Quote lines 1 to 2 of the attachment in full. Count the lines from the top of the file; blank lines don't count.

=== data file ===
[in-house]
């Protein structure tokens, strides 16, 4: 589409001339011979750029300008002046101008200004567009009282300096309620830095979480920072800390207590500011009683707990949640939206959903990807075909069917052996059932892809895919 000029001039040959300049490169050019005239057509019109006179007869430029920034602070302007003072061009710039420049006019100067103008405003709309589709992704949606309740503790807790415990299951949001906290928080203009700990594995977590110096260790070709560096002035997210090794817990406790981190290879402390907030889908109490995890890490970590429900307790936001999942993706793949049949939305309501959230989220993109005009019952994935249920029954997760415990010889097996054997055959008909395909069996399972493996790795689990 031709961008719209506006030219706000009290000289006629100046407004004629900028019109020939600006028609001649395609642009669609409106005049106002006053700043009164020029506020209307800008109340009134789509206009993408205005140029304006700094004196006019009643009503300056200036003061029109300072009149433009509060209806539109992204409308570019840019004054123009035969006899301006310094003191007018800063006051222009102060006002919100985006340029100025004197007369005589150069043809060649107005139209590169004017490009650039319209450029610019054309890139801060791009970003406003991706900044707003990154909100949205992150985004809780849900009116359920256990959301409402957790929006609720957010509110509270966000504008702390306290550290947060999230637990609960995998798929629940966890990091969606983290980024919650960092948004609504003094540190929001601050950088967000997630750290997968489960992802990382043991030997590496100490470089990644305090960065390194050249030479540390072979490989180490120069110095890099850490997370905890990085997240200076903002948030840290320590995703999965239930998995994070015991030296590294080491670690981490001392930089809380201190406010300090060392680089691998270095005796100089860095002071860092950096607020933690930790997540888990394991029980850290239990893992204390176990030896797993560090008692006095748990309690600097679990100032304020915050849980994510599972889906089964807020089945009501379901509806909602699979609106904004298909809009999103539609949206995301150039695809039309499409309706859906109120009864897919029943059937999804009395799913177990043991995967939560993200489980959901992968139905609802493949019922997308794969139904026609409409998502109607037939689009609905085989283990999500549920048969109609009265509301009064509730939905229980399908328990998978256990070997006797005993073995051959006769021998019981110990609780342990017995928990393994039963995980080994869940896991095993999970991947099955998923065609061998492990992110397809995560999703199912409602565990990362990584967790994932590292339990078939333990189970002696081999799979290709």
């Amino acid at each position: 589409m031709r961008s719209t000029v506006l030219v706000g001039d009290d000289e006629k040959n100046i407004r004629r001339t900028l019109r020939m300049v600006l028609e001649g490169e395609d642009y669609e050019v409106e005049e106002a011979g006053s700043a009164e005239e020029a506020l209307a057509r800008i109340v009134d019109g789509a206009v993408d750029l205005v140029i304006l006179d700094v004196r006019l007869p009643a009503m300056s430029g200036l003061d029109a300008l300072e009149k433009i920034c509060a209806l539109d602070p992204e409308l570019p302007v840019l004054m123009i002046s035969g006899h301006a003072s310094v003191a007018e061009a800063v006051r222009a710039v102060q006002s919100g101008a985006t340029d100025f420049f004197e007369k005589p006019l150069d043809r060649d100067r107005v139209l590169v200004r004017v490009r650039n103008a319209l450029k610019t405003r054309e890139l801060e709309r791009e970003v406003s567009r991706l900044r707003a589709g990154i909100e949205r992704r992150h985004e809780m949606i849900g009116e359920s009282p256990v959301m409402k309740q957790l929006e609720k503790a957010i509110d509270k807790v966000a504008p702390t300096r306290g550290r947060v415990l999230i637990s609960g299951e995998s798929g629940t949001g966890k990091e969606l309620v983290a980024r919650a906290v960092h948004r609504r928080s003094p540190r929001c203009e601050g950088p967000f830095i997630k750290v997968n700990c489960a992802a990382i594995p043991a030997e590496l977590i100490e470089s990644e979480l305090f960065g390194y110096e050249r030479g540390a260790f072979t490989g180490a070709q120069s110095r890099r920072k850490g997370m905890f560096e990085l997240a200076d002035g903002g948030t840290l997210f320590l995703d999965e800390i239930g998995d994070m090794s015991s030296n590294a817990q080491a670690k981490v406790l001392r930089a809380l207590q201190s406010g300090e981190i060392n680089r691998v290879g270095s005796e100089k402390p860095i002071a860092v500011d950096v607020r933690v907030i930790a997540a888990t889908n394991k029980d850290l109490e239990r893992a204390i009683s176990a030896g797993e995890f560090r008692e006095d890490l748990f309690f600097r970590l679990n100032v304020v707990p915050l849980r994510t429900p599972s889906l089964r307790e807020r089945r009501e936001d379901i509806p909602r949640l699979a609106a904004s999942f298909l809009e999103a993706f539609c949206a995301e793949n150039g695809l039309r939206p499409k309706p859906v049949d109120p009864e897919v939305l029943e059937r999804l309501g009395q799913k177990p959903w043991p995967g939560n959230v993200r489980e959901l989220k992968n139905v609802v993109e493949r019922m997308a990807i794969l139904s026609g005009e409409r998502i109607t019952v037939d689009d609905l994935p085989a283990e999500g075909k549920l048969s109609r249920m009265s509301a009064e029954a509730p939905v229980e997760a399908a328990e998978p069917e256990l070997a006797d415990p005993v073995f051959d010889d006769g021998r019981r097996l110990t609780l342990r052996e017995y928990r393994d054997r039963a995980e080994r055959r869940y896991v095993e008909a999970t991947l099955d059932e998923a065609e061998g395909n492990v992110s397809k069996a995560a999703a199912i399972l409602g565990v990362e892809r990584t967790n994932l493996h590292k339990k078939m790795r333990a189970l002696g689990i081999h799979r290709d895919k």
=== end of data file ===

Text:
[in-house]
């Protein structure tokens, strides 16, 4: 589409001339011979750029300008002046101008200004567009009282300096309620830095979480920072800390207590500011009683707990949640939206959903990807075909069917052996059932892809895919 000029001039040959300049490169050019005239057509019109006179007869430029920034602070302007003072061009710039420049006019100067103008405003709309589709992704949606309740503790807790415990299951949001906290928080203009700990594995977590110096260790070709560096002035997210090794817990406790981190290879402390907030889908109490995890890490970590429900307790936001999942993706793949049949939305309501959230989220993109005009019952994935249920029954997760415990010889097996054997055959008909395909069996399972493996790795689990 031709961008719209506006030219706000009290000289006629100046407004004629900028019109020939600006028609001649395609642009669609409106005049106002006053700043009164020029506020209307800008109340009134789509206009993408205005140029304006700094004196006019009643009503300056200036003061029109300072009149433009509060209806539109992204409308570019840019004054123009035969006899301006310094003191007018800063006051222009102060006002919100985006340029100025004197007369005589150069043809060649107005139209590169004017490009650039319209450029610019054309890139801060791009970003406003991706900044707003990154909100949205992150985004809780849900009116359920256990959301409402957790929006609720957010509110509270966000504008702390306290550290947060999230637990609960995998798929629940966890990091969606983290980024919650960092948004609504003094540190929001601050950088967000997630750290997968489960992802990382043991030997590496100490470089990644305090960065390194050249030479540390072979490989180490120069110095890099850490997370905890990085997240200076903002948030840290320590995703999965239930998995994070015991030296590294080491670690981490001392930089809380201190406010300090060392680089691998270095005796100089860095002071860092950096607020933690930790997540888990394991029980850290239990893992204390176990030896797993560090008692006095748990309690600097679990100032304020915050849980994510599972889906089964807020089945009501379901509806909602699979609106904004298909809009999103539609949206995301150039695809039309499409309706859906109120009864897919029943059937999804009395799913177990043991995967939560993200489980959901992968139905609802493949019922997308794969139904026609409409998502109607037939689009609905085989283990999500549920048969109609009265509301009064509730939905229980399908328990998978256990070997006797005993073995051959006769021998019981110990609780342990017995928990393994039963995980080994869940896991095993999970991947099955998923065609061998492990992110397809995560999703199912409602565990990362990584967790994932590292339990078939333990189970002696081999799979290709």